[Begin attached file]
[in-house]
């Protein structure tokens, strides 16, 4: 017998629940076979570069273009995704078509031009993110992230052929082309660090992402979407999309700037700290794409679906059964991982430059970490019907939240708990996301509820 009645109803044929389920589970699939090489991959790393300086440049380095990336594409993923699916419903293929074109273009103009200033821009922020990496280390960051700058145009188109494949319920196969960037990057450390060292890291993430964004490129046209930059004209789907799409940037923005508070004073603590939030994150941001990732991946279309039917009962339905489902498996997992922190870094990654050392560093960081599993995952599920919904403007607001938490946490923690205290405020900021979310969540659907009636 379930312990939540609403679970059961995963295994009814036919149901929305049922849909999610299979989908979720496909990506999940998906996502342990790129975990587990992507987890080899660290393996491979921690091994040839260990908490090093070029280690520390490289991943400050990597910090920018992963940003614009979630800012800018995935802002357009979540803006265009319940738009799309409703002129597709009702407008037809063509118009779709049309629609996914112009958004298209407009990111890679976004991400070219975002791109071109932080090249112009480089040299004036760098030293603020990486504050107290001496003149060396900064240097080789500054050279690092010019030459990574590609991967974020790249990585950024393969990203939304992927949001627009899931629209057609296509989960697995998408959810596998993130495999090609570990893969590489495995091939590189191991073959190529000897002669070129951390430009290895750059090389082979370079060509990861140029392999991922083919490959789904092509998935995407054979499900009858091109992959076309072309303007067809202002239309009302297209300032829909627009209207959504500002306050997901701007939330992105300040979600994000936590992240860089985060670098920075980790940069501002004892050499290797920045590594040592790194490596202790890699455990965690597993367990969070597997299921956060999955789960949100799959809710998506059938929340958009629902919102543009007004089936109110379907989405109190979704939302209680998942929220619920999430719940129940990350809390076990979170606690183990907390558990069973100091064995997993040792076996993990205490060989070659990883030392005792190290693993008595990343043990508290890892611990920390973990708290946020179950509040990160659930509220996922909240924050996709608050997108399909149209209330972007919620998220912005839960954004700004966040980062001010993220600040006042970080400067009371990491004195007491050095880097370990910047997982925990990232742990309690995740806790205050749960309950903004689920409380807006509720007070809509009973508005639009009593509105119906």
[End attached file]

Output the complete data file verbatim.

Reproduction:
[in-house]
């Protein structure tokens, strides 16, 4: 017998629940076979570069273009995704078509031009993110992230052929082309660090992402979407999309700037700290794409679906059964991982430059970490019907939240708990996301509820 009645109803044929389920589970699939090489991959790393300086440049380095990336594409993923699916419903293929074109273009103009200033821009922020990496280390960051700058145009188109494949319920196969960037990057450390060292890291993430964004490129046209930059004209789907799409940037923005508070004073603590939030994150941001990732991946279309039917009962339905489902498996997992922190870094990654050392560093960081599993995952599920919904403007607001938490946490923690205290405020900021979310969540659907009636 379930312990939540609403679970059961995963295994009814036919149901929305049922849909999610299979989908979720496909990506999940998906996502342990790129975990587990992507987890080899660290393996491979921690091994040839260990908490090093070029280690520390490289991943400050990597910090920018992963940003614009979630800012800018995935802002357009979540803006265009319940738009799309409703002129597709009702407008037809063509118009779709049309629609996914112009958004298209407009990111890679976004991400070219975002791109071109932080090249112009480089040299004036760098030293603020990486504050107290001496003149060396900064240097080789500054050279690092010019030459990574590609991967974020790249990585950024393969990203939304992927949001627009899931629209057609296509989960697995998408959810596998993130495999090609570990893969590489495995091939590189191991073959190529000897002669070129951390430009290895750059090389082979370079060509990861140029392999991922083919490959789904092509998935995407054979499900009858091109992959076309072309303007067809202002239309009302297209300032829909627009209207959504500002306050997901701007939330992105300040979600994000936590992240860089985060670098920075980790940069501002004892050499290797920045590594040592790194490596202790890699455990965690597993367990969070597997299921956060999955789960949100799959809710998506059938929340958009629902919102543009007004089936109110379907989405109190979704939302209680998942929220619920999430719940129940990350809390076990979170606690183990907390558990069973100091064995997993040792076996993990205490060989070659990883030392005792190290693993008595990343043990508290890892611990920390973990708290946020179950509040990160659930509220996922909240924050996709608050997108399909149209209330972007919620998220912005839960954004700004966040980062001010993220600040006042970080400067009371990491004195007491050095880097370990910047997982925990990232742990309690995740806790205050749960309950903004689920409380807006509720007070809509009973508005639009009593509105119906």